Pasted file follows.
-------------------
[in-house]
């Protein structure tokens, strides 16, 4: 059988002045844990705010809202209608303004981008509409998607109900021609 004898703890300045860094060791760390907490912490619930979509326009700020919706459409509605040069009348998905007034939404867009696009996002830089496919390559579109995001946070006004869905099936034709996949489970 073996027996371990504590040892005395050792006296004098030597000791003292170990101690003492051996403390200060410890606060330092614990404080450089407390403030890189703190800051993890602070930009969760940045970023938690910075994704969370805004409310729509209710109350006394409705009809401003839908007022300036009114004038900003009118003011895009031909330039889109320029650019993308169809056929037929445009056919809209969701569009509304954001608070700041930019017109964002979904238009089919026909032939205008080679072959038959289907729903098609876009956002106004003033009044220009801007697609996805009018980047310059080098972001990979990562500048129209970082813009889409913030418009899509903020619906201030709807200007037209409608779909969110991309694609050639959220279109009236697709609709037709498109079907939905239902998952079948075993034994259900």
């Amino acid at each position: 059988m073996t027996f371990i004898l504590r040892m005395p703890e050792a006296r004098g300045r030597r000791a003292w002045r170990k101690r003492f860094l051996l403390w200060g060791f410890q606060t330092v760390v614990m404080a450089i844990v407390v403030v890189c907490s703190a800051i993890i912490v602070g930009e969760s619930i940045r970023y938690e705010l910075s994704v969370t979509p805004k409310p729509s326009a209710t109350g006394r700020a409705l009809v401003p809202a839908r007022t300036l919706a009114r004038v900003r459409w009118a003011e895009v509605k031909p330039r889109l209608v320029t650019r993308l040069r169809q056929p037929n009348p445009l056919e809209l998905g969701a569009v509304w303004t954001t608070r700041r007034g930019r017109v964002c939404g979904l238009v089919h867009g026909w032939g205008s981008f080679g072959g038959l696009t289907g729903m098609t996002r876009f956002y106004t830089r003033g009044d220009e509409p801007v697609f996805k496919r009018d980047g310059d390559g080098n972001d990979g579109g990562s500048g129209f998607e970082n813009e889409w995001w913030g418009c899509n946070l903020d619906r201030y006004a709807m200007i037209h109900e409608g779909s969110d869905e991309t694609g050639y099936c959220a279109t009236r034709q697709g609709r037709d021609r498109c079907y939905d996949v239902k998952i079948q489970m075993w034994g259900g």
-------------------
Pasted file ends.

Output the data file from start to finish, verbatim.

[in-house]
């Protein structure tokens, strides 16, 4: 059988002045844990705010809202209608303004981008509409998607109900021609 004898703890300045860094060791760390907490912490619930979509326009700020919706459409509605040069009348998905007034939404867009696009996002830089496919390559579109995001946070006004869905099936034709996949489970 073996027996371990504590040892005395050792006296004098030597000791003292170990101690003492051996403390200060410890606060330092614990404080450089407390403030890189703190800051993890602070930009969760940045970023938690910075994704969370805004409310729509209710109350006394409705009809401003839908007022300036009114004038900003009118003011895009031909330039889109320029650019993308169809056929037929445009056919809209969701569009509304954001608070700041930019017109964002979904238009089919026909032939205008080679072959038959289907729903098609876009956002106004003033009044220009801007697609996805009018980047310059080098972001990979990562500048129209970082813009889409913030418009899509903020619906201030709807200007037209409608779909969110991309694609050639959220279109009236697709609709037709498109079907939905239902998952079948075993034994259900």
């Amino acid at each position: 059988m073996t027996f371990i004898l504590r040892m005395p703890e050792a006296r004098g300045r030597r000791a003292w002045r170990k101690r003492f860094l051996l403390w200060g060791f410890q606060t330092v760390v614990m404080a450089i844990v407390v403030v890189c907490s703190a800051i993890i912490v602070g930009e969760s619930i940045r970023y938690e705010l910075s994704v969370t979509p805004k409310p729509s326009a209710t109350g006394r700020a409705l009809v401003p809202a839908r007022t300036l919706a009114r004038v900003r459409w009118a003011e895009v509605k031909p330039r889109l209608v320029t650019r993308l040069r169809q056929p037929n009348p445009l056919e809209l998905g969701a569009v509304w303004t954001t608070r700041r007034g930019r017109v964002c939404g979904l238009v089919h867009g026909w032939g205008s981008f080679g072959g038959l696009t289907g729903m098609t996002r876009f956002y106004t830089r003033g009044d220009e509409p801007v697609f996805k496919r009018d980047g310059d390559g080098n972001d990979g579109g990562s500048g129209f998607e970082n813009e889409w995001w913030g418009c899509n946070l903020d619906r201030y006004a709807m200007i037209h109900e409608g779909s969110d869905e991309t694609g050639y099936c959220a279109t009236r034709q697709g609709r037709d021609r498109c079907y939905d996949v239902k998952i079948q489970m075993w034994g259900g």